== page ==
4 Tips for Estate Planning When Your Child Has a Disability

Michelle Tetschner
Michelle's sons, one of whom has Down Syndrome.

As our children with disabilities grow older, and we ourselves grow older, the future can seem daunting. The future can be overwhelming. Taking steps to plan for the future can seem way too complicated, especially when you don’t know where to start. Here are four simple steps to move forward.

Disclaimer: I am not a lawyer, nor do I have any legal training. I am just a parent like you.

1. Create a letter of intent.

A letter of intent is defined as a letter of instruction that includes information your family and friends will need if you die or for any reason become unable to act. It should list everything from the passwords to your online financial accounts and personal information that someone would need to step into your life, your home and care for your loved one with a disability. This letter can include medications, daily routine, strategies you use for calming, therapists and other daily living items someone not living in your home may not know about your life. Here is a template created by The ARC. The goal here is for someone to step in and see how your life works with as little stress as possible, making it an easier transition for your loved one.

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2. Meet with a lawyer.

Reach out to your local ARC or friends for a lawyer to trust. Some lawyers will do a free consultation. Allow them to help you build a vision for what you want your loved one’s future to look like. While it can be expensive, it can worth the money now to ensure the future is well defined and resources are in place. Here are some things to talk more about with a lawyer:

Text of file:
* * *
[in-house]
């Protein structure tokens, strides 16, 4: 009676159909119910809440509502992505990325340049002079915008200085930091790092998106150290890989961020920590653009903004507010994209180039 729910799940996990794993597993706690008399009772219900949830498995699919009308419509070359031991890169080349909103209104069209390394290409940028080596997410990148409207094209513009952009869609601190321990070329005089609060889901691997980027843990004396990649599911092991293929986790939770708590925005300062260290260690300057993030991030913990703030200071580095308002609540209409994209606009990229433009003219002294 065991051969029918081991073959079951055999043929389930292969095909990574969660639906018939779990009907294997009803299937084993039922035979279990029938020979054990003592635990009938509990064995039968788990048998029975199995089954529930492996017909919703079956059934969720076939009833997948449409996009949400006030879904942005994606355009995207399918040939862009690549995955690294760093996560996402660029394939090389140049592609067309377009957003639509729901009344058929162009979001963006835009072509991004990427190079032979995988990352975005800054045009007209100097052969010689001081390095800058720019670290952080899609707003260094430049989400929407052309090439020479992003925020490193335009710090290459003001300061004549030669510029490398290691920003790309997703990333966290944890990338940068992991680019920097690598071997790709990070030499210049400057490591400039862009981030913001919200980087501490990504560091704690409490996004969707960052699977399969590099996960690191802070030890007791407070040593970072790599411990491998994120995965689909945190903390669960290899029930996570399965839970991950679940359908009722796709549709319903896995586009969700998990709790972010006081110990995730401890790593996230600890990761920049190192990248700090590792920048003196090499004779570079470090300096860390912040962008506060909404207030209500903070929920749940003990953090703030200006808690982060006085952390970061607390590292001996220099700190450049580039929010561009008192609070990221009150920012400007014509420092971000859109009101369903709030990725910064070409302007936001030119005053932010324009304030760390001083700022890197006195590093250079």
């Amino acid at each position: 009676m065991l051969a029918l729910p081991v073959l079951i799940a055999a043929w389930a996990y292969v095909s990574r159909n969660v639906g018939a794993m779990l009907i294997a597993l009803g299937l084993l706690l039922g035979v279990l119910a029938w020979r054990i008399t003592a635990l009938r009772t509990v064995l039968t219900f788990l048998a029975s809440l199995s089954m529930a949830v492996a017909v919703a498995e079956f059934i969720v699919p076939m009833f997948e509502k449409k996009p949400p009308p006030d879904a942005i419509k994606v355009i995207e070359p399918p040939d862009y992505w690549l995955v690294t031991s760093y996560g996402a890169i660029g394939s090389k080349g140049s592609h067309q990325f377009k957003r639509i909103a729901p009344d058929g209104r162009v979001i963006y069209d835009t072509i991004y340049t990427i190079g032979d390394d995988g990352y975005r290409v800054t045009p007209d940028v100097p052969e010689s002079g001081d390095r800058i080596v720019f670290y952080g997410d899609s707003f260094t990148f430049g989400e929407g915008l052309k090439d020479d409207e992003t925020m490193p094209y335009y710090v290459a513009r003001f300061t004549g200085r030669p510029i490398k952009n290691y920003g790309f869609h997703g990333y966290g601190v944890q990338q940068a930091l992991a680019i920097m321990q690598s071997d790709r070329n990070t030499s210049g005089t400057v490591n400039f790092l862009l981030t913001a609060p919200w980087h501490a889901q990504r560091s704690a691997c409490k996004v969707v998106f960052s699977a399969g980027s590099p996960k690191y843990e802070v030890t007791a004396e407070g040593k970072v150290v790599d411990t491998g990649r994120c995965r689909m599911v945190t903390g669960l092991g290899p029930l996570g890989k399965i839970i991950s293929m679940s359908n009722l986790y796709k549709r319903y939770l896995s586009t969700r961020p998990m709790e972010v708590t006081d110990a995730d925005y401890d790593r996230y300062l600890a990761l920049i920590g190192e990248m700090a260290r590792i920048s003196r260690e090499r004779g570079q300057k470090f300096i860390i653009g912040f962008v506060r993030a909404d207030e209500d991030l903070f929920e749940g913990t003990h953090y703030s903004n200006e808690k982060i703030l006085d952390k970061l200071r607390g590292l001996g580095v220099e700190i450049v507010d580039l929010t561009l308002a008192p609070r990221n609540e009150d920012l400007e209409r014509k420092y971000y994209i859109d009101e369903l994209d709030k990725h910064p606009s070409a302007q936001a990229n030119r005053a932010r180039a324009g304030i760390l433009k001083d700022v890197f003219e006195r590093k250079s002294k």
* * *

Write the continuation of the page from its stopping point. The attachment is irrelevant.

a.  Create a will. Who is the best caregiver for your child? Who should be in charge of the money? A will also ensures the court doesn’t take a cut of your savings. Without a will, the estate goes to probate, the judge decides where the assets go and there are costs involved. Having a will ensures the monies are distributed as you intend, and the care of your child goes to the person you designate.

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b. Create a special needs trust. A special needs trust allows you to distribute funds and property in a way that doesn’t interrupt government funding. Did you know your loved one cannot have more than $2000 in their bank account to receive Social Security and Medicaid?

c. Create an estate plan. You can use various methods and resources to create a vision for transferring a person’s assets and wealth after their death.

3. Set up power of attorney or guardianship.

This can be a complicated dilemma for many families. It should start with competency. As with all things, look to the least restrictive option. Do you need to take full guardianship? Can your child understand money and decisions? In part or by themselves? Will they ask for help? If yes, power of attorney financial and medical issues may be a viable solution. Supported decision-making is an alternative that empowers people with intellectual disabilities to make choices with support and while preserving their rights. If guardianship is your goal, consulting a lawyer should start at age 17.

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4. Set up an ABLE account.

An ABLE account helps ensure benefits aren’t jeopardized. This account can hold monies to ensure your child’s regular account never has more than $2000, keeping government benefits in place.

This may seem like a lot, but take it one step at a time. Do one thing at a time. This process may take a year to get all your paperwork in place, or it may take longer, so start now. Start with the letter of intent and start to think about the vision you have for your loved one.

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